Above and next to a shelf stacked with records at Culver City’s Bar Nine Collective are a few framed posters mounted on the wall, one of which has bold handwriting across the top. The words read:
“Zayde, Thanks for your dedication to truly great coffee! It helped fulfill our vision.” - Mike D.
Zayde Naquib is one of the co-owners and visionaries behind Bar Nine Collective, and the event those posters were referring to was a 17 day multimedia installation hosted at the Geffen Contemporary/MOCA curated by Mike D. of the Beastie Boys. For those 17 days back in 2012, Zayde was preparing coffee alongside musicians, visual artists, and chefs. This curated experience is partly responsible for inspiring the notion of Bar Nine Collective into existence, and encouraging Zayde to work toward creating something wholly new and different.
Zayde met his business partner and Bar Nine co-owner, Jereme Pitts a few years ago somewhat serendipitously. Jereme was building a house next to Zayde in Hermosa. They first bonded over wine and then connected over good coffee. Jereme asked Zayde if he was interested in opening something. It so happened that, Zayde, a barista at the time, had spent the past 6 months developing a business plan. The rest is history.
Earlier this week I sat down with Zayde to talk about his experience leading up to this moment. Tonight is Bar Nine’s official opening party after a near 10 month delay and struggle with red tape. The kicker is, they might not actually be able to open just yet, another obstacle was recently thrown in Bar Nine’s wake that could push back their ability to officially open doors for another couple of days. Frustrating to say the least, but Zayde puts the stress of dealing with their roadblocks into perspective, “it’s not like we’re trying to solve the Cuban Missile Crisis.” In the meantime, Bar Nine has been serving morning coffee to neighborhood regulars as well as hosting weekly cuppings - all for free - to customers who are vocally eager to pay for the freshly roasted coffee they are drinking.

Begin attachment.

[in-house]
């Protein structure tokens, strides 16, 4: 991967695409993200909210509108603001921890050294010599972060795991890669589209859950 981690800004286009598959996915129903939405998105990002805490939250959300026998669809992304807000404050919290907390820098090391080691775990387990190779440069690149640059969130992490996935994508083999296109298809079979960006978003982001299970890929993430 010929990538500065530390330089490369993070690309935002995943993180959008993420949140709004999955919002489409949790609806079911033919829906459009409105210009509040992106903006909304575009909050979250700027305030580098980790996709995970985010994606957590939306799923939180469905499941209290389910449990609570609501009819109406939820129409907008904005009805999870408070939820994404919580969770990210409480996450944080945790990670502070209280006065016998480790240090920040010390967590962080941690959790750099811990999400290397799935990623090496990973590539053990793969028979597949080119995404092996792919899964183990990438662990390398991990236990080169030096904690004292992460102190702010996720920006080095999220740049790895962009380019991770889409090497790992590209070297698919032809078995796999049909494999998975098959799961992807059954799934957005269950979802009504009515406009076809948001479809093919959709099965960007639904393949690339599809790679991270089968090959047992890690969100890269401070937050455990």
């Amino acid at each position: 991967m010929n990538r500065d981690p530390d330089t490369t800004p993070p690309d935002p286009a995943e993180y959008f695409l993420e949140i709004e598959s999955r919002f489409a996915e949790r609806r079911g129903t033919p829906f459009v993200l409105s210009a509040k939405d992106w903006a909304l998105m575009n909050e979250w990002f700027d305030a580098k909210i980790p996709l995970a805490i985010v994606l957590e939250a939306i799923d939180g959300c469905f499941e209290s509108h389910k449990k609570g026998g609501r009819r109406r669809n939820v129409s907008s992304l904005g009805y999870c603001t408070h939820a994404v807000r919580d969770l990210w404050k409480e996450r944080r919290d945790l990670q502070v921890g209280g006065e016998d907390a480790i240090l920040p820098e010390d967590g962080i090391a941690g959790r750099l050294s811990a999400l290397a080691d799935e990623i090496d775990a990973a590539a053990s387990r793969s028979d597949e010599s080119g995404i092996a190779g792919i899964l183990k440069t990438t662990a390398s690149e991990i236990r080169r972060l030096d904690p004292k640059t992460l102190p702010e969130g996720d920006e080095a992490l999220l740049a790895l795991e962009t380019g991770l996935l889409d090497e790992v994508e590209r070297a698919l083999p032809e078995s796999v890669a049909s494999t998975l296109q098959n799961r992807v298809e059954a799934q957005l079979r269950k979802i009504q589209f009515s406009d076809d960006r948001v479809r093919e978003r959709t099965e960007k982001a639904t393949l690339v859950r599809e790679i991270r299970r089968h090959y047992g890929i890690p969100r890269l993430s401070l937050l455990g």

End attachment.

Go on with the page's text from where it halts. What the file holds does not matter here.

If you haven’t been there yet, Bar Nine Collective is a gorgeous and expansive space in Culver City’s, Hayden Tract housing a coffee bar, a Probat Roaster, a few offices and a kitchen intended to host guest chefs. The space is wide open, which Zayde shared with me was inspired by Steve Job’s design concept for the Pixar offices. Job’s wanted Pixar to be a place that “promoted encounters and unplanned collaborations…. if a building doesn’t encourage [collaboration], you’ll lose a lot of innovation and the magic that’s sparked by serendipity.” The Bar Nine team took this philosophy to heart, and chose to make their space as wide open and accessible as possible to foster community and creativity.
One of the showpieces at Bar Nine is their Mod Bar espresso machine. The Mod Bar has most of it’s parts hidden beneath the counter top, leaving only two sleek porta filters exposed and completely opening up surface of the bar. Instead of adjusting the grind to get a solid shot, the folks at Bar Nine had to re-learn how to make espresso by adjusting the brewing pressure or ‘pressure profiling.’ Traditionally it takes 9 bars of pressure to make espresso (hence the name Bar Nine) but these Barista’s get to play with different variances of pressure allowing them to produce more clarity and nuance in their shots.
Bar Nine takes environmental responsibility seriously, not only because it’s the right thing to do, but because being eco friendly makes better business sense. With a goal of being fully powered by the sun, the rooftop of Bar Nine is home to multiple solar panels. In addition, they choose to use as few paper products as possible, opting to serve to-go customers their lattes in glass jars. At Bar Nine they are purists of sorts, and don’t to provide artificial sweeteners to pair with their coffees.
Details and logistics aside, the most interesting part of Bar Nine Collective is to hear the evolution of Zayde’s caffeinated dream come into reality - at first toying with ideas of opening a kiosk or serving out of a small space and then making a decision whether to roast or not. And, learning that Zayde’s insomnia, spurred by the excitement of opening a business, led him to a late night craigslist search where he found the massive Culver City space available for lease. Taking the risk to open something the scale of Bar Nine Collective is tremendous.
As the time draws near for their opening party, Zayde shares with me how surreal it has been to see Bar Nine Collective come to fruition and how grateful he is for all the people and opportunities that have collectively made it a reality. From Zayde’s perspective, baristas only get a short window to enrich someone’s day and he wants your experience at Bar Nine Collective to be as lovely as possible.
With so many Northern California specialty coffee roasters coming to Los Angeles it’s fantastic to see a local roaster make their mark on the city. Zayde, thanks for your dedication to truly great coffee.